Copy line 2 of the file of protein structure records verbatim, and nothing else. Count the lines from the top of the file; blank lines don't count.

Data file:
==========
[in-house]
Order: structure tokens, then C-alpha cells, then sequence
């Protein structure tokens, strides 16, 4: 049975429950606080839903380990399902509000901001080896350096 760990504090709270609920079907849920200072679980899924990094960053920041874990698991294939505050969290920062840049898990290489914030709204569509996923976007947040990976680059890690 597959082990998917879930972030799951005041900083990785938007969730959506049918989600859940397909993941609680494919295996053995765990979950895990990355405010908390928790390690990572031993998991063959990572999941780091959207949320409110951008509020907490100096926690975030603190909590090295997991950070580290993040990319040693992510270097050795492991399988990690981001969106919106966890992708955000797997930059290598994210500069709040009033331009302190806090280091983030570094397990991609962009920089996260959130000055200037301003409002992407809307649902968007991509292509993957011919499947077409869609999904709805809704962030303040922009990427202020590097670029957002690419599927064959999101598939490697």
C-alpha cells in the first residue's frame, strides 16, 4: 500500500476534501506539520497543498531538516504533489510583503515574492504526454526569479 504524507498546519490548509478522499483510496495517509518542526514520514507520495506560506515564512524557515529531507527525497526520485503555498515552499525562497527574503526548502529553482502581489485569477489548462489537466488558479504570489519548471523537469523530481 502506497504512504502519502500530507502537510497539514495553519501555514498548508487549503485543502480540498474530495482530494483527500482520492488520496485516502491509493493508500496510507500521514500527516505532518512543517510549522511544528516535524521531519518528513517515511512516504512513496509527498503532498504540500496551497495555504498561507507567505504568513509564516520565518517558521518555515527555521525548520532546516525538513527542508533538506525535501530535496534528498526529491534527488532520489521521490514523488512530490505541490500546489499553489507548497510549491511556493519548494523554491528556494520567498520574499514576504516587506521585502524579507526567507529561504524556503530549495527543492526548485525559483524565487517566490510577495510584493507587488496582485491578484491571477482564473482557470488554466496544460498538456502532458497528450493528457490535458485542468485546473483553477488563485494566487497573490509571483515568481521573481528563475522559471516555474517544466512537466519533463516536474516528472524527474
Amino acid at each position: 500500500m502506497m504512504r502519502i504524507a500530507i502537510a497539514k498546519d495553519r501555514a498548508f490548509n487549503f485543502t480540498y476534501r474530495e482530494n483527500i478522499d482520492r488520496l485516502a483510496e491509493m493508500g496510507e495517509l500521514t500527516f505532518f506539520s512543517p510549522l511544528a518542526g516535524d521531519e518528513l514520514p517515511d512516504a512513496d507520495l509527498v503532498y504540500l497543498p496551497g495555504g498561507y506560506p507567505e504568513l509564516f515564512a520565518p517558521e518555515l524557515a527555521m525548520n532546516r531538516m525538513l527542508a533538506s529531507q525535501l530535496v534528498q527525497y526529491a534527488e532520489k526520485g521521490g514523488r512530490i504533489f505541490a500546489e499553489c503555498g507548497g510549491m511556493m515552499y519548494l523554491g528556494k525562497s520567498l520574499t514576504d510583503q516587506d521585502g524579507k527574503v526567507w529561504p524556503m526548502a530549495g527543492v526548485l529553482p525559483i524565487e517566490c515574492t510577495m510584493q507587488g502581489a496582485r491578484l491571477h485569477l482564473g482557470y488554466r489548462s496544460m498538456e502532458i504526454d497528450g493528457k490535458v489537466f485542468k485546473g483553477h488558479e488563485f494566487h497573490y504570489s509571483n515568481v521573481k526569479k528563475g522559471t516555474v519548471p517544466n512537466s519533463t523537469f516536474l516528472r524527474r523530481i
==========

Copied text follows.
Order: structure tokens, then C-alpha cells, then sequence